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Debunking Five Social Media Myths

socialmediatoday.com blog debunked the five social media myths and I agree with all of them.

Here are my thoughts.

Myth 1: E-Mail Is Dead

Over my dead body and email is far from dead. In fact, if you are looking to increase awareness of your social media campaign, email is by the most effective way to reach out to your database.

Why? Simply because it is easier and more effective for somebody to click a link to the social media platform from an email than for the campaign to made via print or even an online ad.

Most of the fan pages that I am responsible usually see spikes in fans joining the page when an edm goes into the mail box of the targeted audience.

Email isn’t dead, it is striving form of communication and social media needs it to very badly.

Myth 2: The CEO Needs to Blog

Blogging is tough and lots of CEOs I am aware off can’t sit down for 15 mins to string a 300 word post.

I recently approached a CIO who promised to participate in my FST interviews and for the last six months I have been chasing him and his PR team for the answers and each week the reply I got is that the CIO is working on questions.

At the end of six months, the CIO said he had no time to answer 10 questions. Shocking it took him six months to realise he had no time for 10 questions.

Blogging is also tough for CEO and it really isn’t easy to blog.

My suggestion to these CEOs and their PR team is to take on the newsroom2.0 approach where you get me to interview the CEO and feature the posts as a third party report.

It solves the CEO problem of the time issue and it removes the stigma of having a ghost blogger as the blog post will openly say that the CEO is being interviewed by me.

Myth 3: MySpace Is Where the Young People Hang Out

Many think social networks are for young people and this is not really true.

For one of my successful fan page of more than 1200 fans so far (No advertisement but with pure constant content delivery), 61% come from the age group of 25-34 and 16% from the age group of 35-44.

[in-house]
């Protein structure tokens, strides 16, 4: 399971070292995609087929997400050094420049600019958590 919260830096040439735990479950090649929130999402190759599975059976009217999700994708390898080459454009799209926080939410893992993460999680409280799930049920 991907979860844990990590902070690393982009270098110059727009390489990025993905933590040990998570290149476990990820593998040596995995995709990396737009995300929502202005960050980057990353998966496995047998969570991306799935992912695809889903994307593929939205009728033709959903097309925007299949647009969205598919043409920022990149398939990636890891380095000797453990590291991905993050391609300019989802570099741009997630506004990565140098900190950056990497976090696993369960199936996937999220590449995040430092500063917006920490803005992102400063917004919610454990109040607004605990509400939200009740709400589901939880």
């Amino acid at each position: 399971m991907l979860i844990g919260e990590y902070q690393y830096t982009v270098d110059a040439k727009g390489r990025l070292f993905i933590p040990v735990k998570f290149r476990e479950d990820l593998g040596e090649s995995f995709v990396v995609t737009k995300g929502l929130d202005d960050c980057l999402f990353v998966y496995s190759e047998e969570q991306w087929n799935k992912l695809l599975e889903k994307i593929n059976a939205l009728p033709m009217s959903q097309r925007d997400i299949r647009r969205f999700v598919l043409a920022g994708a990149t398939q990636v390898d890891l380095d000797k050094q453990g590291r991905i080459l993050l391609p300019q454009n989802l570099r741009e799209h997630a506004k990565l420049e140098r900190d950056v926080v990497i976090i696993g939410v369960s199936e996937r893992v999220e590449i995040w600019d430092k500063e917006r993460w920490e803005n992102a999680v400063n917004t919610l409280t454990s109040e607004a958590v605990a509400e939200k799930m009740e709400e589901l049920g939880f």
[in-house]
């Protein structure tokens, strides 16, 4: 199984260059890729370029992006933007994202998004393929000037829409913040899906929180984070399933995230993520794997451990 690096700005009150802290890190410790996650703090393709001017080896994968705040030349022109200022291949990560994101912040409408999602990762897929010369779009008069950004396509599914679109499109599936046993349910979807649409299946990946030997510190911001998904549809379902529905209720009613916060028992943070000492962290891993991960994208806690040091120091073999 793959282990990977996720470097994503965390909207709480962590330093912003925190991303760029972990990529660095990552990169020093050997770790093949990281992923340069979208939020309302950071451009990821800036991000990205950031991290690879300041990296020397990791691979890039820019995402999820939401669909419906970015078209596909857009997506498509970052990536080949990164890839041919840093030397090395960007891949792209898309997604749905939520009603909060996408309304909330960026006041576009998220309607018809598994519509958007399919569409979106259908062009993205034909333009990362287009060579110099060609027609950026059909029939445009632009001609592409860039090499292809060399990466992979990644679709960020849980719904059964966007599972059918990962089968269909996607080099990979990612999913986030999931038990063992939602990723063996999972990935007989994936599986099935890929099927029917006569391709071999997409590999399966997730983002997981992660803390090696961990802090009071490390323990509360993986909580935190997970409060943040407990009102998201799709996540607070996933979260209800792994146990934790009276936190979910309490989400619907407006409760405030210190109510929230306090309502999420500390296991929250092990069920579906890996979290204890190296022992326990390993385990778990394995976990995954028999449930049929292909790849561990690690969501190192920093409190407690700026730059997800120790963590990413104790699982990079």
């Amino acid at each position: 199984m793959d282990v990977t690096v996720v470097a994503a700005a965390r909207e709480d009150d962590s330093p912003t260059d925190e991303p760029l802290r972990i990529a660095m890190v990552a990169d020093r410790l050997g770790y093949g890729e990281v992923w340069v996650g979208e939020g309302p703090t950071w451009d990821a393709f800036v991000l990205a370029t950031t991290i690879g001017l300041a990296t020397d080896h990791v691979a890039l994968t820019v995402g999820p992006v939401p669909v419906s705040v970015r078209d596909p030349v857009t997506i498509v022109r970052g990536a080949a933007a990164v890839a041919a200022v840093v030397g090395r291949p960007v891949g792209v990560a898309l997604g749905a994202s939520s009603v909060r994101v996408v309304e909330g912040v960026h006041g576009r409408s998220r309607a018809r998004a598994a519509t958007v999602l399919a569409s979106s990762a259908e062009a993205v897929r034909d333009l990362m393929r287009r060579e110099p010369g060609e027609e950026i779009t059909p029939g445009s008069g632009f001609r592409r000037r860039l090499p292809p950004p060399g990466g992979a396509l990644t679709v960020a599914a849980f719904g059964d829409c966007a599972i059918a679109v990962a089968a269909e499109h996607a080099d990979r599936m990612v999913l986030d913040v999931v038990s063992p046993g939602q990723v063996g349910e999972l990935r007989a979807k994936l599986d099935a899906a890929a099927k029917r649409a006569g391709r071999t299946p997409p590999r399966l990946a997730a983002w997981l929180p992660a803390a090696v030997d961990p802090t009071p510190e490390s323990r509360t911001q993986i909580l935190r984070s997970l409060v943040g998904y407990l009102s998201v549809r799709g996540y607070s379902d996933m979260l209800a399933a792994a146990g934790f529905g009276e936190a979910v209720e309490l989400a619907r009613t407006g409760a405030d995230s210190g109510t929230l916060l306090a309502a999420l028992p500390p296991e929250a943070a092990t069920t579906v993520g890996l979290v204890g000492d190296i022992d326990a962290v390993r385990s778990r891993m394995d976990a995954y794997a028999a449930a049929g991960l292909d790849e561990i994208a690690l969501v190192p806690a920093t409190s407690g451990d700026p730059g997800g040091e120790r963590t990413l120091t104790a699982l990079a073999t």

A recent Pew Internet survey found:

“The median age of a Twitter user is 31, which has remained stable over the past year. The median age for MySpace is now 26, down from 27 in May 2008, and the median age for LinkedIn is now 39, down from 40. Facebook, however, is graying a bit: the median age for this social network site is now 33, up from 26 in May 2008.”*

Myth 4: Social Media Communication Is Informal

Formality is important to social media because it represents your brand.

Imagine the perception if you used Singlish in trying to be local in your social media communication.

Even in my communication to blogger, I placed importance of being formal to the bloggers as it creates the proper perception of being a professional.

This blog itself can be quite formal.

Remember, perception is reality and your tone of language can create the right/wrong perception for your brand.

Myth 5: It’s Going to Go Viral

Not all of you social media activities are going to be viral, regardless of how big your brand is.

The more you focus on hardselling your brand, the less chance of it going to be viral.

To go viral, you  need to ask yourself why would the next person want to share the link to your social network site to their friends.

Would you post it on your own blog or  share it on your own personal Facebook account?

One thing i learn is that the more amateurish the effort and less hardsell, the chances of the social media activity goes viral increases.

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